Section I. Religious Demography
The U.S. government estimates the total population at 14.5 million (midyear 2020 estimate). According to the 2015 nationwide Demographic and Health Survey conducted by the government statistics agency, 86 percent of the population is Christian, 11 percent reports no religious affiliation, less than 2 percent adheres uniquely to traditional beliefs, and less than 1 percent is Muslim. According to the survey, of the total population, 37 percent is Apostolic, 21 percent Pentecostal, 16 percent other Protestant, 7 percent Roman Catholic, and 5 percent other Christian.
While there are no reliable statistics regarding the percentage of the Christian population that is syncretic, many Christians also associate themselves with traditional practices, and religious leaders reported a continued increase in syncretism.
Most of the Muslim population lives in rural areas and some high-density suburbs, with smaller numbers living in other suburban neighborhoods. There are also small numbers of Greek Orthodox, Jews, Hindus, Buddhists, and Baha’is.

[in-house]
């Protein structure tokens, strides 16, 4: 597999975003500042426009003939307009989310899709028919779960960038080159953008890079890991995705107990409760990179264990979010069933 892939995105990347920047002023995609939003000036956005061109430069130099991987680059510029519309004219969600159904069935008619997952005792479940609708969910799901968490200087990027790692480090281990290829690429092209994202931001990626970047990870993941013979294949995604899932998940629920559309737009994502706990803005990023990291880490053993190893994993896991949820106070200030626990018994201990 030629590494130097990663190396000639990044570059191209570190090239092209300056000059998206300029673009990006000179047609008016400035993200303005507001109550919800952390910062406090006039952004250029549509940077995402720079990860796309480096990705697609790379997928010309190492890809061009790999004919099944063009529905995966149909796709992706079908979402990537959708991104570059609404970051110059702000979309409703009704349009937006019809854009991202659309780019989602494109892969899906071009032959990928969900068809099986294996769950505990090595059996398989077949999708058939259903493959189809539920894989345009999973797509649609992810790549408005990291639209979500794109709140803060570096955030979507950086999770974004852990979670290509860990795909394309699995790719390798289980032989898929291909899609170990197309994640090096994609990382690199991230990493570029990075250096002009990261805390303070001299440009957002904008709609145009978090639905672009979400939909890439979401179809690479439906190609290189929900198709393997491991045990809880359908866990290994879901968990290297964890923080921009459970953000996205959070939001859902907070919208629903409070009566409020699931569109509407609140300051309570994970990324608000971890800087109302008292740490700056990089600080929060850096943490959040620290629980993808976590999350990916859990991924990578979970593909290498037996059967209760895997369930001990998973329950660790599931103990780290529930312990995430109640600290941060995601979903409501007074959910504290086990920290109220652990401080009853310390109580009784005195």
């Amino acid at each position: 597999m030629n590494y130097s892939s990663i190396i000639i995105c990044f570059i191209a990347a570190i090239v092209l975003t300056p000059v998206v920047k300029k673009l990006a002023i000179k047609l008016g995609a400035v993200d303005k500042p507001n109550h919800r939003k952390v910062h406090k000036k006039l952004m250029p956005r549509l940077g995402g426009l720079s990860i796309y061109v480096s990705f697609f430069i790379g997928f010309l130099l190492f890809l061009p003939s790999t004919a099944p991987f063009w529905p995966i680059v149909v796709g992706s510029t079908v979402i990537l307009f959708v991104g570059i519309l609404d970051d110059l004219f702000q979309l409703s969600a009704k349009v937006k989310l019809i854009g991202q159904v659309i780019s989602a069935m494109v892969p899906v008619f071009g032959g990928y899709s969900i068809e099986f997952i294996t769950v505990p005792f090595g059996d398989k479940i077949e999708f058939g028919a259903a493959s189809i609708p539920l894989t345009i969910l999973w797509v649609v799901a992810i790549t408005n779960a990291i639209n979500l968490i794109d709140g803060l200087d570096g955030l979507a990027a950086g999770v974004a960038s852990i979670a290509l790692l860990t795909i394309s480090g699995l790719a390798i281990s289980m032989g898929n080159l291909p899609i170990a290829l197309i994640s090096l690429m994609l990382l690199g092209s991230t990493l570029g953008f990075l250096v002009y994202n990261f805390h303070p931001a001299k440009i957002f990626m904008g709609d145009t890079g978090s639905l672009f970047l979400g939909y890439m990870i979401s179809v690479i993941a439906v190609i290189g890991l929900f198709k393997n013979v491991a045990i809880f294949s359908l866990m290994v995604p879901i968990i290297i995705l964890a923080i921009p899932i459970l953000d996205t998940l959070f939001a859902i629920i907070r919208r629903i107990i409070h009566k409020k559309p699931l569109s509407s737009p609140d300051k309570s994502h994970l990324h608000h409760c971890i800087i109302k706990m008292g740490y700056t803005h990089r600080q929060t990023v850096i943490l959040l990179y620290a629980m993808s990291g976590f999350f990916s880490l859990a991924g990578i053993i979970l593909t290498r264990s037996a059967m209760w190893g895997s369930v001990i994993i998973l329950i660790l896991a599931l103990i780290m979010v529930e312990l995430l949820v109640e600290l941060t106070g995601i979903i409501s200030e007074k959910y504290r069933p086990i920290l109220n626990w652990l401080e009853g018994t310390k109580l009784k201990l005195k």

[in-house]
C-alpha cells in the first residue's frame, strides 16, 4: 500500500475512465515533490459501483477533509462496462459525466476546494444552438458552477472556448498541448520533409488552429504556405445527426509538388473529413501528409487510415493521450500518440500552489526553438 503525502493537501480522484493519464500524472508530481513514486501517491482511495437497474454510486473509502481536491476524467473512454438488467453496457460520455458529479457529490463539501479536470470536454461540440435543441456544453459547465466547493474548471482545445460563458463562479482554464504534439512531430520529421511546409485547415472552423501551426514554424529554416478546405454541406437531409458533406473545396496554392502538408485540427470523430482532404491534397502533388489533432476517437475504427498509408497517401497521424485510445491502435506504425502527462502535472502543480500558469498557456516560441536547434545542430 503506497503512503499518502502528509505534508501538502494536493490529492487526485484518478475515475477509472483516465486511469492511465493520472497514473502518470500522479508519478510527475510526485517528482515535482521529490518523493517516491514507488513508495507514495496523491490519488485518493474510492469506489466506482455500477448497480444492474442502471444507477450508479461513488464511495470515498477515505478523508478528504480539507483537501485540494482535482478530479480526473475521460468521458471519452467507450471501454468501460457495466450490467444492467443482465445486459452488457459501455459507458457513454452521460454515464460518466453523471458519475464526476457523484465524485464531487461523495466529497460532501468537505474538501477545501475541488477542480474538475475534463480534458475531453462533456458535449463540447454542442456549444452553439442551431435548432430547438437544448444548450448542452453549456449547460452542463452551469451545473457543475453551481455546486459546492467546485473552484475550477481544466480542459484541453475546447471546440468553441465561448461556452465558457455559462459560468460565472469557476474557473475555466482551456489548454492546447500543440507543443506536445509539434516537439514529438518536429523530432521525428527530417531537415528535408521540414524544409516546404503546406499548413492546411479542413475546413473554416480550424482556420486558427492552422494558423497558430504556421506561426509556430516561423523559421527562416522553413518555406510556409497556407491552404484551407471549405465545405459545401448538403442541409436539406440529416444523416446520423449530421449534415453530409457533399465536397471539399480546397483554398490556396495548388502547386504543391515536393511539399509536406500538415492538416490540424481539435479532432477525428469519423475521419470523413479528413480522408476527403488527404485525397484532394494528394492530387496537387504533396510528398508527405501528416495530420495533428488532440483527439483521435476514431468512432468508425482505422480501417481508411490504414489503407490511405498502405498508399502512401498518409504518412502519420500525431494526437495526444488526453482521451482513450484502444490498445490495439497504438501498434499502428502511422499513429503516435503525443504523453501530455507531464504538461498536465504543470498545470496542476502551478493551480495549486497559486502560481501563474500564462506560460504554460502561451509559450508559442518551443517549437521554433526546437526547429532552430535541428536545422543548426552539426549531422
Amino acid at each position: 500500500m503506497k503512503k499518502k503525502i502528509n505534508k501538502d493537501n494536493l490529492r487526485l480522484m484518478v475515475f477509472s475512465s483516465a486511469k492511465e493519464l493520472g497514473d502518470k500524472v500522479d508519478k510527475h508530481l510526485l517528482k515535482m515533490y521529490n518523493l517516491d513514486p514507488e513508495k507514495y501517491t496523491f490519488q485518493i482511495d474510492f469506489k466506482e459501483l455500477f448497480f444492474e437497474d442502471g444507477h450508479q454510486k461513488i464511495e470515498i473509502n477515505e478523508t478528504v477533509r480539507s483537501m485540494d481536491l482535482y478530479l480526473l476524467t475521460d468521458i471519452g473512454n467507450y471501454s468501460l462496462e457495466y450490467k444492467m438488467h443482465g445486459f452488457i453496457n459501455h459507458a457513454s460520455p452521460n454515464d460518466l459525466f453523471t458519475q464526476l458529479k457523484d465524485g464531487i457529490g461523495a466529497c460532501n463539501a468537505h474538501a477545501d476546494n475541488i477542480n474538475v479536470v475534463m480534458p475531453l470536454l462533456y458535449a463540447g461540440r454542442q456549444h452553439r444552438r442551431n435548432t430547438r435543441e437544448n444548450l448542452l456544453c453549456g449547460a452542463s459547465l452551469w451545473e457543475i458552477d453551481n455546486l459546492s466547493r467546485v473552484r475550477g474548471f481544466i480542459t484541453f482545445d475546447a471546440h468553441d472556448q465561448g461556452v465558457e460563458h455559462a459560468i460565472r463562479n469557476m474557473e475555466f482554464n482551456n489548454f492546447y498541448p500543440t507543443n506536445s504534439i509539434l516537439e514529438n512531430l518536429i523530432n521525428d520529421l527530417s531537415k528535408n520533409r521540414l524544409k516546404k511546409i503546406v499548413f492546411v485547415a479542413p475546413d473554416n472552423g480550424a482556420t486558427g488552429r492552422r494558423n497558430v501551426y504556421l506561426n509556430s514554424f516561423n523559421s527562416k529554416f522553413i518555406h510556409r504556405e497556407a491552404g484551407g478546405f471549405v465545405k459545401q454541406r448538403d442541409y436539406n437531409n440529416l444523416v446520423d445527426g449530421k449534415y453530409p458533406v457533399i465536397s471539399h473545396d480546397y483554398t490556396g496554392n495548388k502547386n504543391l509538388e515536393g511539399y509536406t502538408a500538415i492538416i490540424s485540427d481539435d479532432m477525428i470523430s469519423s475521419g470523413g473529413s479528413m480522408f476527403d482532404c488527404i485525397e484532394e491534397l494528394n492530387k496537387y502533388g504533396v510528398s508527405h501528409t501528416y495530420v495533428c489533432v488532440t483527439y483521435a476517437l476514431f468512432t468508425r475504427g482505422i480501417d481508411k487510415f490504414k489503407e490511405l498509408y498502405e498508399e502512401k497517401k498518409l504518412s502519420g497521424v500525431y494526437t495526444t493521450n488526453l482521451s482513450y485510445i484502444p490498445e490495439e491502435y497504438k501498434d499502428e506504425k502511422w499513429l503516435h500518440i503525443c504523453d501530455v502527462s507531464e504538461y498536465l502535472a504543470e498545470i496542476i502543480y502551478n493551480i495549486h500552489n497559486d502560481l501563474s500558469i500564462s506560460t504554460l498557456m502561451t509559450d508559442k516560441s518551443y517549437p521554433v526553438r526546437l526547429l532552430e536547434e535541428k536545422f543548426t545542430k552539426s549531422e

Section IV. U.S. Government Policy and Engagement
To underscore the importance of religious tolerance, the Ambassador met with leaders of the country’s main Apostolic coalitions throughout the year, the Apostolic Nuncio in March, and ZCC leadership in August. Embassy officials met with Catholic, evangelical, and other Protestant, Apostolic, and Muslim religious leaders and faith-based NGOs to discuss the status of religious freedom in the country and the role of religious leaders in political reconciliation. These meetings took place in person from January through March and virtually thereafter due to the COVID-19 pandemic. Embassy representatives maintained regular contact with religious leaders via email, telephone, and social messaging applications. The embassy’s social media platforms promoted religious freedom, celebrated major religious holidays, and encouraged respectful engagement on religious topics.